The Withdrawal Agreement aims to establish the terms of the UK’s withdrawal from the EU, including its extensive corpus of environmental laws and policies. The draft published on 14 November is divided into a number of parts, none of which deals exclusively with the environment.
References are instead sprinkled finely throughout the entirety of the 585 pages.
Released at the same time as the Agreement was another document – an ‘Outline of the Political Declaration’ governing the future relationship between the UK and the EU.
Far shorter than the Agreement (it only runs to eight pages), it has attracted much less comment. It only refers to the environment with respect to the economic goal of maintaining a level regulatory playing field.
On the face of it, there doesn’t appear to be much in either to gladden the hearts of environmentalists. But read them more closely and in amongst the dense legalese are some subtle but important clues as to the greenness, or otherwise, of the final Brexit outcome.
And they are subtle because the more environmentally relevant parts of the Agreement are those that will only apply if the Northern Ireland backstop is invoked. That, remember, has been one of the main sticking points in the entire Brexit negotiation.
The backstop will only kick in if the UK and the EU are unable to strike a new trade deal before the end of the transition period on 31 December 2020.
The clues tell us about what kind of environmental relationship the EU would like to forge with the UK after 2020 – and hence what is likely to bedevil those attempting to complete the Political Declaration.
By contrast (and assuming the Agreement is eventually adopted), the transition offers a period of relative certainty: from 29 March 2019 to 31 December 2020, EU environmental policy will operate more or less as it does today.
The UK environmental groups – now firmly united under the banner of Greener UK – will be assessing both documents against their four Green Benchmarks for Brexit.
Their first benchmark is that the UK should achieve higher environmental standards outside the EU, with no backsliding or regulatory ‘races to the bottom’.
If the backstop is invoked, the Agreement will impose a non-regression clause on the UK requiring it to maintain the current level of environmental protection as it stands ‘at the end of the transition period’.
Crucially, this clause embraces politically sensitive topics such as land use planning and nature protection that Brexiteers have often targeted for deregulation.
The second benchmark is that the UK should maintain effective systems of policy enforcement. Fears have been expressed that a green ‘governance gap’ will open up when the UK exits the EU.
If the backstop is triggered, the draft Agreement requires the UK to ‘implement a transparent system for the effective domestic monitoring, reporting, oversight and enforcement of its obligations’ by ‘an independent and adequately resourced body or bodies’.
After intensive lobbying by environmental groups, the UK government has now consulted on the design of such a body, but for England only. However, the Agreement goes considerably further, committing the UK government to ensuring that these functions are coordinated across the four nations of the UK.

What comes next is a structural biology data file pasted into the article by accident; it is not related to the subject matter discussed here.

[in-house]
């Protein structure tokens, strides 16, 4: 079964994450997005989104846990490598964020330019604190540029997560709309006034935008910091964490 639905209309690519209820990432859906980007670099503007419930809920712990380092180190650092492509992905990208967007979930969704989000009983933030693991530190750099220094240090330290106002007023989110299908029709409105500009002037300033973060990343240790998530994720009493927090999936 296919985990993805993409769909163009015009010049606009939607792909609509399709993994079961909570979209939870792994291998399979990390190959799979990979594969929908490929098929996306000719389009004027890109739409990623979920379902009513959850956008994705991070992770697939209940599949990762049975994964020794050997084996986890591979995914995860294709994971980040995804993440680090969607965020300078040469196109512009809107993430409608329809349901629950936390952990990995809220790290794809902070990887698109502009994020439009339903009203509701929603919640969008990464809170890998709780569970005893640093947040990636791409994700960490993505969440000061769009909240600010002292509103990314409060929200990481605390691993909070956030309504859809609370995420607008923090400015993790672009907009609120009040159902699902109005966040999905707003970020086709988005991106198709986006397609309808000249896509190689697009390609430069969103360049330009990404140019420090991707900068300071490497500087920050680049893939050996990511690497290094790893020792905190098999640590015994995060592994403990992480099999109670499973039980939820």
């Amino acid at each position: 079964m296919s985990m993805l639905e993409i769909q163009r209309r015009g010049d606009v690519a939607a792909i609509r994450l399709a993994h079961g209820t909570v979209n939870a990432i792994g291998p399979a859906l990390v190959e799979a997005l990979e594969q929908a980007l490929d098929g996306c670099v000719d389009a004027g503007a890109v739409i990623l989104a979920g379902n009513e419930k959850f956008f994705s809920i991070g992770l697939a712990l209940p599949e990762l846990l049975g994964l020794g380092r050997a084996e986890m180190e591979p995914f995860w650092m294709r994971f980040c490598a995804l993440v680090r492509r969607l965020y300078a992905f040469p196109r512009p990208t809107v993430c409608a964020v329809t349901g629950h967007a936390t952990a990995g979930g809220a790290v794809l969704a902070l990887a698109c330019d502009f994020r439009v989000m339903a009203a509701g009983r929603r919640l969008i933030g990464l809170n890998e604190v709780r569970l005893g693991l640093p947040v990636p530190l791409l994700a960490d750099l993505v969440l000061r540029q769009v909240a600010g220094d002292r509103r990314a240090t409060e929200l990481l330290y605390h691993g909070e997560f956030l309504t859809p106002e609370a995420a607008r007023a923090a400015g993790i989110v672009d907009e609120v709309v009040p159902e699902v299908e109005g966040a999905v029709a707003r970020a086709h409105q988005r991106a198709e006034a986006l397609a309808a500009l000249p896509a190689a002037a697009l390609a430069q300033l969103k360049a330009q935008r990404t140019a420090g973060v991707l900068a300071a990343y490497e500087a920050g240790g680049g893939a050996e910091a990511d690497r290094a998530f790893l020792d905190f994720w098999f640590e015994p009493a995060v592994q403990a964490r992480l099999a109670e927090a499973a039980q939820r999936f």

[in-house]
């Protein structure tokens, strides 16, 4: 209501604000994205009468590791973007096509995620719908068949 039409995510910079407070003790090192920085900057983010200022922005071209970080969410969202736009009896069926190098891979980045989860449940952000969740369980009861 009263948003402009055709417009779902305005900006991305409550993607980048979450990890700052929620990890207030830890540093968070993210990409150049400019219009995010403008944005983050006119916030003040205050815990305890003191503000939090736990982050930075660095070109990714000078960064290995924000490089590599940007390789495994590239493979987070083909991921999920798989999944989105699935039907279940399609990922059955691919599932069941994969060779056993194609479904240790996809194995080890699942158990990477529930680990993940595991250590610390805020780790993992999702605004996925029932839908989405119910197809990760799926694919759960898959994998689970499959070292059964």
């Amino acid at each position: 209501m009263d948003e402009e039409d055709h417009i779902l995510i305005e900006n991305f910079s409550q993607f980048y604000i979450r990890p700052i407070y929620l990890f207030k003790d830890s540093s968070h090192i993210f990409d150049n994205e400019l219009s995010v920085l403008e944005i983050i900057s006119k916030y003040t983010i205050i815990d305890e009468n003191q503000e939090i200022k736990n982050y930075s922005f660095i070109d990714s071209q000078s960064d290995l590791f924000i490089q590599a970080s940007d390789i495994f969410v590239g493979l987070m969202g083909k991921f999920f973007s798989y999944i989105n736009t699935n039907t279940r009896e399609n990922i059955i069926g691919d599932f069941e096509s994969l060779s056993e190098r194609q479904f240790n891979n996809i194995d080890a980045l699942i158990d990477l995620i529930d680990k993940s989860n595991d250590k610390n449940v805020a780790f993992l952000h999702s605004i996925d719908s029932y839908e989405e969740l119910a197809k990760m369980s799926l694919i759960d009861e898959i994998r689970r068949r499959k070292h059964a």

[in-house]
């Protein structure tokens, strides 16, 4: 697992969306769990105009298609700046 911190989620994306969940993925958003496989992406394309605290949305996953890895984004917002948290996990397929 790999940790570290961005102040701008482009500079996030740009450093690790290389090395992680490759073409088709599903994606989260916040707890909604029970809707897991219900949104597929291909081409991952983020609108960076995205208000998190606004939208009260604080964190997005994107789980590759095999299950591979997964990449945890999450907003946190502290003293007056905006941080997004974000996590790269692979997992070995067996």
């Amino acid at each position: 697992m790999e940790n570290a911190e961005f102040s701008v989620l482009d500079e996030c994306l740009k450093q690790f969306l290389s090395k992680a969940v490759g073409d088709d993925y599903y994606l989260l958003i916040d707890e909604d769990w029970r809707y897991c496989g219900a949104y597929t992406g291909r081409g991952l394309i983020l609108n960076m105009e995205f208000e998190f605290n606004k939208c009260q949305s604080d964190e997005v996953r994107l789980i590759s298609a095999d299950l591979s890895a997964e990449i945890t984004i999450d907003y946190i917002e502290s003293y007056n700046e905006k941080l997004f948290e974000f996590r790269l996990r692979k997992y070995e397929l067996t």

At present, there is still a very long way to go to achieve this. The text also appears to require the new body to have the power to take all public bodies to court, rather than just ministers.
The third benchmark aims to ensure that there are effective mechanisms of cooperation after Brexit, both within the UK and between the UK and the EU.
Here, the draft envisages new forms of cooperation in relation to a number of ‘behind the border’ policy areas including air quality and industrial emissions ‘as from the end of the transition period’.
A 25 person Joint Committee established by the Agreement will set ‘minimum commitments’ in these areas which appear to be rather open ended.
It is not clear how they will be enforced or how they will be updated if EU standards tighten (‘dynamic alignment’). Nevertheless, the EU’s determination not to be undercut is abundantly clear.
The fourth and final benchmark is that future trade policy should promote rather than undermine higher environmental standards. The Political Declaration is too short to pass this test, but the matter will be on the minds of negotiators as they re-negotiate it.
Almost everything about Brexit is uncertain. The Withdrawal Agreement may not even survive the parliamentary ratification process in the UK. But if Brexit is to endure, some kind of withdrawal treaty will eventually be needed even in a ‘no deal’ scenario.
The draft published yesterday is useful in at least two important respects. First of all, it reminds us that EU negotiators are really worried that their environmental standards may be undercut after Brexit.
Normally, free trade negotiators insert non-regression clauses into their agreements to mitigate this risk. By contrast, the EU seems determined to go much further and delve into the structure and functioning of the UK’s systems of governance.
Second, the two drafts are not and could never be sufficient to pass all the Green Brexit tests. But things could have been a lot worse. The environment was barely mentioned during the referendum which left the environmental groups on the losing side.
In Michael Gove, Greener UK has found an unlikely but energetic ally. But not for the first time have environmentalists now discovered that they have powerful allies in Brussels too. That matters when Brexit negotiations are a complex, two-level game.